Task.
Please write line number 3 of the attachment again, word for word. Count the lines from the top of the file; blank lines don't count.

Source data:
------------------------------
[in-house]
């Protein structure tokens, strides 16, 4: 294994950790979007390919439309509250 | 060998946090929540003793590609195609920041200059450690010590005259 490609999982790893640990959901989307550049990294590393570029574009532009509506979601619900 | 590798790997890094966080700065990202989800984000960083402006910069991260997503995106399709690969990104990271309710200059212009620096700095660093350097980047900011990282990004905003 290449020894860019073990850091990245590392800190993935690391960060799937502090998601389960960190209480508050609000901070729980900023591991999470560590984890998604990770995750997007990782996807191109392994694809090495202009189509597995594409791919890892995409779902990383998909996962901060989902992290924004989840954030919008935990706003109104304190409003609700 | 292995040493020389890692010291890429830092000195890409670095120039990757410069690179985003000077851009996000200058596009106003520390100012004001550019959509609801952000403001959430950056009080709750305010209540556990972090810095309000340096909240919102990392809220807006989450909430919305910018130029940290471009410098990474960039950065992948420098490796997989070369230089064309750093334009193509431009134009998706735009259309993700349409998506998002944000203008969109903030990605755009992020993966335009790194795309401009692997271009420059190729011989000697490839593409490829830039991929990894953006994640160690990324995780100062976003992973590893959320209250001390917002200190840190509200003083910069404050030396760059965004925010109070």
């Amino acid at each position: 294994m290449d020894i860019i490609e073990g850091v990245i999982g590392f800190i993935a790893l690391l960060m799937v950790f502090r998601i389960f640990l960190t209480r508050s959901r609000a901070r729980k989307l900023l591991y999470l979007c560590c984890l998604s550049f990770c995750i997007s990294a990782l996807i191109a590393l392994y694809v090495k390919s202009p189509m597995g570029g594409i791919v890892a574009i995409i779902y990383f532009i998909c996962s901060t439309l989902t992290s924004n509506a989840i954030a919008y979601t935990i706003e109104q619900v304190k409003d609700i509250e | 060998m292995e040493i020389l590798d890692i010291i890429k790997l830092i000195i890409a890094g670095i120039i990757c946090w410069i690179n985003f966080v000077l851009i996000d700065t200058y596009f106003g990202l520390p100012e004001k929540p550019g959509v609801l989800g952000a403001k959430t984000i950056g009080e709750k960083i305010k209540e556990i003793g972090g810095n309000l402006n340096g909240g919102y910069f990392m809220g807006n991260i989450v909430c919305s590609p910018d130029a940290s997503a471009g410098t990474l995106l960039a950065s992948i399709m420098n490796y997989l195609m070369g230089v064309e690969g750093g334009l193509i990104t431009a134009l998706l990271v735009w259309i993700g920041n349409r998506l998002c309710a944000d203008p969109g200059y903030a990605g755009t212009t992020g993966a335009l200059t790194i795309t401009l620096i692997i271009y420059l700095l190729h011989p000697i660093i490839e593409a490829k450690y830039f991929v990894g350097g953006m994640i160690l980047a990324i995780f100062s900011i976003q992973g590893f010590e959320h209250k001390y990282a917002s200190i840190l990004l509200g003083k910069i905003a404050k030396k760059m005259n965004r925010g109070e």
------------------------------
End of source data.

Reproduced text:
């Amino acid at each position: 294994m290449d020894i860019i490609e073990g850091v990245i999982g590392f800190i993935a790893l690391l960060m799937v950790f502090r998601i389960f640990l960190t209480r508050s959901r609000a901070r729980k989307l900023l591991y999470l979007c560590c984890l998604s550049f990770c995750i997007s990294a990782l996807i191109a590393l392994y694809v090495k390919s202009p189509m597995g570029g594409i791919v890892a574009i995409i779902y990383f532009i998909c996962s901060t439309l989902t992290s924004n509506a989840i954030a919008y979601t935990i706003e109104q619900v304190k409003d609700i509250e | 060998m292995e040493i020389l590798d890692i010291i890429k790997l830092i000195i890409a890094g670095i120039i990757c946090w410069i690179n985003f966080v000077l851009i996000d700065t200058y596009f106003g990202l520390p100012e004001k929540p550019g959509v609801l989800g952000a403001k959430t984000i950056g009080e709750k960083i305010k209540e556990i003793g972090g810095n309000l402006n340096g909240g919102y910069f990392m809220g807006n991260i989450v909430c919305s590609p910018d130029a940290s997503a471009g410098t990474l995106l960039a950065s992948i399709m420098n490796y997989l195609m070369g230089v064309e690969g750093g334009l193509i990104t431009a134009l998706l990271v735009w259309i993700g920041n349409r998506l998002c309710a944000d203008p969109g200059y903030a990605g755009t212009t992020g993966a335009l200059t790194i795309t401009l620096i692997i271009y420059l700095l190729h011989p000697i660093i490839e593409a490829k450690y830039f991929v990894g350097g953006m994640i160690l980047a990324i995780f100062s900011i976003q992973g590893f010590e959320h209250k001390y990282a917002s200190i840190l990004l509200g003083k910069i905003a404050k030396k760059m005259n965004r925010g109070e």